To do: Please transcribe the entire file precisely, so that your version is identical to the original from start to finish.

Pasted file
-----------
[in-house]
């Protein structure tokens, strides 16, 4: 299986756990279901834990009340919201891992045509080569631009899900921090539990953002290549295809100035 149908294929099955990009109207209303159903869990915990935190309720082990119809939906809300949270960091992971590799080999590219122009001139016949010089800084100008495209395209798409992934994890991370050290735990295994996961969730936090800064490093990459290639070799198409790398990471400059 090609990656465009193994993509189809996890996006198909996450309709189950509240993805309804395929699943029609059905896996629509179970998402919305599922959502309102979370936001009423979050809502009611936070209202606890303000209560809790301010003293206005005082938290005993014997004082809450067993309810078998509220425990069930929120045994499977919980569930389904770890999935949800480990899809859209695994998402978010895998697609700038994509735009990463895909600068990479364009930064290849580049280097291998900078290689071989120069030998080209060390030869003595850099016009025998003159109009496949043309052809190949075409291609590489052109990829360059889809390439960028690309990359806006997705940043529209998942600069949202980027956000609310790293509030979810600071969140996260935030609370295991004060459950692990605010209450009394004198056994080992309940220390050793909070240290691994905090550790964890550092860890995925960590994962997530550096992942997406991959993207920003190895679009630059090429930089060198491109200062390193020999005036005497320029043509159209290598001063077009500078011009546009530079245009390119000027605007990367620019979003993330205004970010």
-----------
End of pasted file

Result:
[in-house]
């Protein structure tokens, strides 16, 4: 299986756990279901834990009340919201891992045509080569631009899900921090539990953002290549295809100035 149908294929099955990009109207209303159903869990915990935190309720082990119809939906809300949270960091992971590799080999590219122009001139016949010089800084100008495209395209798409992934994890991370050290735990295994996961969730936090800064490093990459290639070799198409790398990471400059 090609990656465009193994993509189809996890996006198909996450309709189950509240993805309804395929699943029609059905896996629509179970998402919305599922959502309102979370936001009423979050809502009611936070209202606890303000209560809790301010003293206005005082938290005993014997004082809450067993309810078998509220425990069930929120045994499977919980569930389904770890999935949800480990899809859209695994998402978010895998697609700038994509735009990463895909600068990479364009930064290849580049280097291998900078290689071989120069030998080209060390030869003595850099016009025998003159109009496949043309052809190949075409291609590489052109990829360059889809390439960028690309990359806006997705940043529209998942600069949202980027956000609310790293509030979810600071969140996260935030609370295991004060459950692990605010209450009394004198056994080992309940220390050793909070240290691994905090550790964890550092860890995925960590994962997530550096992942997406991959993207920003190895679009630059090429930089060198491109200062390193020999005036005497320029043509159209290598001063077009500078011009546009530079245009390119000027605007990367620019979003993330205004970010």